Once Jesus was in a certain place praying. As he finished, one of his disciples came to him and said, “Lord, teach us to pray, just as John taught his disciples.”……Then, teaching them more about prayer, he used this story. Luke 1,5 GNT
And I tell you more: whenever two of you on earth agree about anything you pray for, it will be done for you by my Father in heaven. 20 For where two or three come together in my name, I am there with them.” Matthew 18:19-20 GNT
But Christ approached, raised him up, and placed him on a higher plane of faith. “Go thy way; thy son liveth.” Thus the man advanced from his first faith, when he believed that Christ could heal if he were present, to a higher stage of faith, by reason of which he now believed the mere Word of Christ. For if he had not believed the Word, he would not have ceased until the Lord had accompanied him to his house; but he accepted the Word, believed Christ and clung to his Word.
Does that mean we learn how to pray in community, that what we do in solitude is something we take from the community’s worship?
That’s what I mean. If somebody comes to me and says, “Teach me how to pray,” I say, “Be at this church at nine o’clock on Sunday morning.” That’s where you learn how to pray. Of course, prayer is continued and has alternate forms when you’re by yourself. But the American experience has the order reversed. In the long history of Christian spirituality, community prayer is most important, then individual prayer.
I had to look it up, but Petersen is right, our being taught to pray starts in groups. Bible studies, small groups, but especially in the church. In the book he will spend more time on the issue, but I needed to think through just this first part.
It was even this way in scripture, as Jesus taught, bet before, as Moses at Sinai and Solomon at the dedication of the Temple, as Nehemiah and Ezra and Daniel all learned to pray, it was as the family of God.
We need to learn more than by reading a book, for there we can only learn a form. We need to see others struggling with God, blessing God, realizing how complete His mercy is, how beyond reason God’s love is. I think that is what lifts us up, as we see Jesus lift up others. It is in these groups of believers that prayer becomes more than a spiritual exercise routine. It becomes a conversation based on our trust in God, our dependence on Him. We learn that from observation, from sharing in the tears, and in the joy, from sharing as our anxieties are calmed, our spirits are comforted, and as we realize that God is in our midst.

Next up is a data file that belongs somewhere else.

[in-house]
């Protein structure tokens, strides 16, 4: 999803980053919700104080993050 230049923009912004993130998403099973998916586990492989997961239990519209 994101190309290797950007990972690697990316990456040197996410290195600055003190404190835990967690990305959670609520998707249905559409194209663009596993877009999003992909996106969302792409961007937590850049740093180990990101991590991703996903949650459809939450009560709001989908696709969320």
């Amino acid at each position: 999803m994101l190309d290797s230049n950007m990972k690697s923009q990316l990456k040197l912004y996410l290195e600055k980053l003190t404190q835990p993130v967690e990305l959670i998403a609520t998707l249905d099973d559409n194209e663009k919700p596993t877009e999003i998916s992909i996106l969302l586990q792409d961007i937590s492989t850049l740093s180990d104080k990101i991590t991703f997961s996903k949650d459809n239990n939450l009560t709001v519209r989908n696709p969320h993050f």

Does this mean we do not pray on our own? Of course not! But there is something about knowing others are praying for you, with you, as we storm heaven to ask God to be there. There is something about seeing others – locked in prayer, and being comforted by the Holy Spirit. The numbers aren’t the issue, the communion, the fellowship, the bonding is.
For as we realize we are praying in one voice, we realize that voice is in respons eot the Voice-the Voice who taught us to pray, together….
Martin Luther and John Sander, Devotional Readings from Luther’s Works for Every Day of the Year (Rock Island, IL: Augustana Book Concern, 1915), 393.
Eugene H. Peterson, Introduction, ed. Rodney Clapp, vol. 17, The Leadership Library (Carol Stream, IL; Dallas; Waco, TX: Christianity Today; Word Pub., 1989), 15–16.
This means that every time you eat this bread and drink from this cup you proclaim the Lord’s death until he comes. 1 Corinthians 11:26 GNT
I will give you many descendants, and they will become a great nation. I will bless you and make your name famous, so that you will be a blessing. Genesis 12:2 GNT
With the Lord’s Supper God has bound up his own honor, for in Christ alone he desires to be acknowledged and worshiped as our God. So far as the Holy Supper is a confession before men, the communicant proclaims Christ and teaches faith in him. He helps to spread and preserve the kingdom of Christ, strengthens the influence of gospel and sacrament, aids in the conversion of sinners and in storming the devil’s kingdom.
Meaning is then not something we discover in ourselves, or in our lives. The meanings we are capable of discovering are never sufficient. The true meaning has to be revealed. It has to be “given.” And the fact that it is given is, indeed, the greater part of its significance: for life itself is, in the end, only significant in so far as it is given.
More seriously, the question is not only whether the discipline is doing good but whether it might actually be doing some harm. Could it be that systematic theology as usually practiced actually frustrates the proclamation of the gospel?
I have been in many missional seminars, and read many books about making the church more evangelistic. Read a ton of books about apologetics, and church growth, and personal, lifestyle evangelism; while beneficial to my faith, they haven’t really been as effective as I would have hoped in helping me share Jesus with others.
No where near as effective as experiencing Christ in the Lord’s Supper.
The Apostle Paul in 1 Corinthians notes the missional value (the benefit to sharing our faith) found in the Lord’s Supper. When we are partaking, when we are in communion with God, we are naturally proclaiming His death. Specifically, that His death was “for us”.